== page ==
Thursday, September 5, 2013

Pick Your Own Beach Plums

 For the last week or two people have been wandering the edges of the dunes carrying bags and baskets, picking beach plums as they find them ripe and ready to eat, leaving behind fruit that is not yet at its peak.
In a few more days, when those little plums are finally ripe, someone else coming along will pick them.

These little one-inch plums are delicious on their own, and they also make a great jam or jelly.
You might also find them at the farmer's market near Town Hall on Saturdays. Birdsong Farm in Dennis grows them, and there may be others nearby as well. Beach plums are becoming a popular addition to the orchards of small farms. They thrive in the poorest of soils, surviving drought and the harshest winter weather.

This woman was gathering beach plums near the Provincelands Visitor Center last week. Generally, picking anything in a national park is prohibited, but when the Town of Provincetown turned over roughly 4,000 acres of land, sand dunes, ponds and wildlife to the National Park Service in the 1960s, we insisted on continued traditional uses of the land. One of those uses was berry picking. So at the right time of year blueberries, blackberries, raspberries, beach plums and  others can be gathered on these national park lands. I've never run across the strawberries, myself, but two friends have each found them, and I've tasted all but those elusive strawberries.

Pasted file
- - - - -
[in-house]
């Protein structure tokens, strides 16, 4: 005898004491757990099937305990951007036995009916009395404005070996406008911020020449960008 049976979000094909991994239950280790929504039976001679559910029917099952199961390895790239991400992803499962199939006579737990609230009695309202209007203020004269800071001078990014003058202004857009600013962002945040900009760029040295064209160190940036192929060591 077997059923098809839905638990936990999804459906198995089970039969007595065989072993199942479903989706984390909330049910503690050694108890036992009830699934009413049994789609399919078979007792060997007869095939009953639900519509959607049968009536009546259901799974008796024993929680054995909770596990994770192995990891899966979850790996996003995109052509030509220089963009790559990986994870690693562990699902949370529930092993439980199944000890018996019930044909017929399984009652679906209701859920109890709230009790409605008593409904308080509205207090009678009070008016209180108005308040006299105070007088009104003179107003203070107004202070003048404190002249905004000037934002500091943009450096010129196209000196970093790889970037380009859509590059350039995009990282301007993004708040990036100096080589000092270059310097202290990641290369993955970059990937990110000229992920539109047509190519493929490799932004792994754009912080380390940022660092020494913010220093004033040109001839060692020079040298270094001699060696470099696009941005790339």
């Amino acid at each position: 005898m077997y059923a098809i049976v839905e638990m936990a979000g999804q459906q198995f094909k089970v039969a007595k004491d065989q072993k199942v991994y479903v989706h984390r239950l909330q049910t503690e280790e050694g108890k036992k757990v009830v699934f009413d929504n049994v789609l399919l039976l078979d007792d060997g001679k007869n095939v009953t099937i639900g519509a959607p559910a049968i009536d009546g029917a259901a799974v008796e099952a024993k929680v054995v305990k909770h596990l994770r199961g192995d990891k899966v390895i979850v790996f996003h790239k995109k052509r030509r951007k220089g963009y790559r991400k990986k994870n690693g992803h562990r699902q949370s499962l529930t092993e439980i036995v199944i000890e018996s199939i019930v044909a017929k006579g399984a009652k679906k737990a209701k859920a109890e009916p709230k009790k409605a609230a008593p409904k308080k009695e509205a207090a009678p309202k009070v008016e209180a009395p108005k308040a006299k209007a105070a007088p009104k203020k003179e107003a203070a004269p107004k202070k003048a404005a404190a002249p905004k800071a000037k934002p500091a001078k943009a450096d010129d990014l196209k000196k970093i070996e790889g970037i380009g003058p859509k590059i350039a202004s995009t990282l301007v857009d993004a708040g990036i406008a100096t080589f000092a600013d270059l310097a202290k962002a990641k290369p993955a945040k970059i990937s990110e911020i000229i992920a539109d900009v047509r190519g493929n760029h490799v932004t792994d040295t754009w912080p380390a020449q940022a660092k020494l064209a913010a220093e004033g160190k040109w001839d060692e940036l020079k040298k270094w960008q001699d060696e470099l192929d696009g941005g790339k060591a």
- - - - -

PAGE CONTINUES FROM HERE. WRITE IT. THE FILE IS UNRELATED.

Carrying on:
In a couple of spots in the dunes you can even find high bush blueberries, growing on what amounts to a scraggly sort of tree about eight feet tall. Delicious! Just make sure you know what you're picking. There are a lot of blue berries in the forests and the dunes, but they aren't all blueberries. If you're not sure about what might be edible, just admire the lovely plant and walk on by. Not all the berries and fruits you'll find are safe to eat. And for mushrooms, you'll want to go with someone who has really studied the varieties you'll find out in the park. Many are poisonous.
The beach plums are pretty easy to identify. Nothing else out there looks quite the same. If you go out in search of beach plums this week remember to be kind to the land and to your fellow humans. Make sure you don't trample any plants or ground cover as you walk through the forests or dunes, and don't snatch up every bit of fruit you come across. Food gathering etiquette demands that we each pick just enough for our own use, and maybe a few to share with friends, but leave enough for other folks to do the same.

1 comment:

  1. This is very helpful information as the stand where I would stop and buy jellies is no longer in business. I have planted three trees in my sandy yard but don't get enough to make jelly.